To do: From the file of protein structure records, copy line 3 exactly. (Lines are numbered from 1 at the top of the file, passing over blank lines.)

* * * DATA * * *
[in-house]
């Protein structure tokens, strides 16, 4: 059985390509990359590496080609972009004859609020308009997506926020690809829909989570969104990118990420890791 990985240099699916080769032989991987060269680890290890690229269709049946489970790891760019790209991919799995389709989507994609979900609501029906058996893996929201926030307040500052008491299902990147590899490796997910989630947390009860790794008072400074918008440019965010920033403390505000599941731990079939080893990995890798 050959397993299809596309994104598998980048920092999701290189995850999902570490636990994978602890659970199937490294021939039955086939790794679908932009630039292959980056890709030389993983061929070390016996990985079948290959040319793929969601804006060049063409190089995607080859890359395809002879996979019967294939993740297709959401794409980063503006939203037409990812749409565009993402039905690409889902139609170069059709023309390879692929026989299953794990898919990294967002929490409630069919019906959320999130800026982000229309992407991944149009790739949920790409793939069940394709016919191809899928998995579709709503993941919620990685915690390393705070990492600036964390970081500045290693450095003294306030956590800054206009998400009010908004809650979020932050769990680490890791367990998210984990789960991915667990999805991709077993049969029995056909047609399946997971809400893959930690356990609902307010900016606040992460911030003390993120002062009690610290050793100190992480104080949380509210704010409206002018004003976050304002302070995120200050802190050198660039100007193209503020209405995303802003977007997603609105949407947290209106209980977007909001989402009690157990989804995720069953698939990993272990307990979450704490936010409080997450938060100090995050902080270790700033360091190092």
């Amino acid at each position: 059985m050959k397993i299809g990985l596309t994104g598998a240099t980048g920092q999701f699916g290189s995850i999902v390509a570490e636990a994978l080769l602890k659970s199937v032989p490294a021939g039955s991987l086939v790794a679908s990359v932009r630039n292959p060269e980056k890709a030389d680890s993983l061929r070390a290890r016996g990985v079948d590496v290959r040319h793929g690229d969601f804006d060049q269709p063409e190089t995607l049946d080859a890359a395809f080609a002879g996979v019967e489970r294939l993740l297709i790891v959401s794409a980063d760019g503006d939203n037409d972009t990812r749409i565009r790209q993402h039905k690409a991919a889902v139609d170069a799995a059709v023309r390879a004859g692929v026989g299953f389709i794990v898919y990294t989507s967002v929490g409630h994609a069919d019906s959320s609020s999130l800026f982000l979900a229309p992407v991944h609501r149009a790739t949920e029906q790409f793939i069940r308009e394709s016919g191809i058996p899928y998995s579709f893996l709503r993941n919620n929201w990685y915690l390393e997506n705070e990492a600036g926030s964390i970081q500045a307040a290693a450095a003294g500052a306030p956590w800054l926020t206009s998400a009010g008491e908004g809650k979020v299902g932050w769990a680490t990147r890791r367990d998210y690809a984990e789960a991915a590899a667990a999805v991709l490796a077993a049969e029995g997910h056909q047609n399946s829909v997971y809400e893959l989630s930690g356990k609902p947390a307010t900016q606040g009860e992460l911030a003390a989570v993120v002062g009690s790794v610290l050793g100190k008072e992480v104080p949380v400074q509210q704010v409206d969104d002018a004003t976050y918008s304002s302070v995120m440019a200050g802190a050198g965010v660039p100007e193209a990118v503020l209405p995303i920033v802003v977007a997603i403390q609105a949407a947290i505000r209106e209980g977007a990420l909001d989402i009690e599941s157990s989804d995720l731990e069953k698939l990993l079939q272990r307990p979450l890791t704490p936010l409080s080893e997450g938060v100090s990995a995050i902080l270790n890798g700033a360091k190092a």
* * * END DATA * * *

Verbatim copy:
């Amino acid at each position: 059985m050959k397993i299809g990985l596309t994104g598998a240099t980048g920092q999701f699916g290189s995850i999902v390509a570490e636990a994978l080769l602890k659970s199937v032989p490294a021939g039955s991987l086939v790794a679908s990359v932009r630039n292959p060269e980056k890709a030389d680890s993983l061929r070390a290890r016996g990985v079948d590496v290959r040319h793929g690229d969601f804006d060049q269709p063409e190089t995607l049946d080859a890359a395809f080609a002879g996979v019967e489970r294939l993740l297709i790891v959401s794409a980063d760019g503006d939203n037409d972009t990812r749409i565009r790209q993402h039905k690409a991919a889902v139609d170069a799995a059709v023309r390879a004859g692929v026989g299953f389709i794990v898919y990294t989507s967002v929490g409630h994609a069919d019906s959320s609020s999130l800026f982000l979900a229309p992407v991944h609501r149009a790739t949920e029906q790409f793939i069940r308009e394709s016919g191809i058996p899928y998995s579709f893996l709503r993941n919620n929201w990685y915690l390393e997506n705070e990492a600036g926030s964390i970081q500045a307040a290693a450095a003294g500052a306030p956590w800054l926020t206009s998400a009010g008491e908004g809650k979020v299902g932050w769990a680490t990147r890791r367990d998210y690809a984990e789960a991915a590899a667990a999805v991709l490796a077993a049969e029995g997910h056909q047609n399946s829909v997971y809400e893959l989630s930690g356990k609902p947390a307010t900016q606040g009860e992460l911030a003390a989570v993120v002062g009690s790794v610290l050793g100190k008072e992480v104080p949380v400074q509210q704010v409206d969104d002018a004003t976050y918008s304002s302070v995120m440019a200050g802190a050198g965010v660039p100007e193209a990118v503020l209405p995303i920033v802003v977007a997603i403390q609105a949407a947290i505000r209106e209980g977007a990420l909001d989402i009690e599941s157990s989804d995720l731990e069953k698939l990993l079939q272990r307990p979450l890791t704490p936010l409080s080893e997450g938060v100090s990995a995050i902080l270790n890798g700033a360091k190092a």